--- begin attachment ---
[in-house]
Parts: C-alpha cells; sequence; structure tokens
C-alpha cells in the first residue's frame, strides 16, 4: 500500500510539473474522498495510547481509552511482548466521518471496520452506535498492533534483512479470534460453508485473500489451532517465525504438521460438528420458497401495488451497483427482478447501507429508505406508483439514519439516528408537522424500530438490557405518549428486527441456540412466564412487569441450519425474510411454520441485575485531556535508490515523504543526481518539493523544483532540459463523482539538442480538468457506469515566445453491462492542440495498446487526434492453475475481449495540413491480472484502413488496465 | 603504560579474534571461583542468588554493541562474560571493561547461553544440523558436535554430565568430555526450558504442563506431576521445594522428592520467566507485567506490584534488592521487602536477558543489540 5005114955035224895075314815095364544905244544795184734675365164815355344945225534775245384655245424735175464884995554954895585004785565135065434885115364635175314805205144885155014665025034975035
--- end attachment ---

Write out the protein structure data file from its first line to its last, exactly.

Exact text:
[in-house]
Parts: C-alpha cells; sequence; structure tokens
C-alpha cells in the first residue's frame, strides 16, 4: 500500500510539473474522498495510547481509552511482548466521518471496520452506535498492533534483512479470534460453508485473500489451532517465525504438521460438528420458497401495488451497483427482478447501507429508505406508483439514519439516528408537522424500530438490557405518549428486527441456540412466564412487569441450519425474510411454520441485575485531556535508490515523504543526481518539493523544483532540459463523482539538442480538468457506469515566445453491462492542440495498446487526434492453475475481449495540413491480472484502413488496465 | 603504560579474534571461583542468588554493541562474560571493561547461553544440523558436535554430565568430555526450558504442563506431576521445594522428592520467566507485567506490584534488592521487602536477558543489540 5005114955035224895075314815095364544905244544795184734675365164815355344945225534775245384655245424735175464884995554954895585004785565135065434885115364635175314805205144885155014665025034975035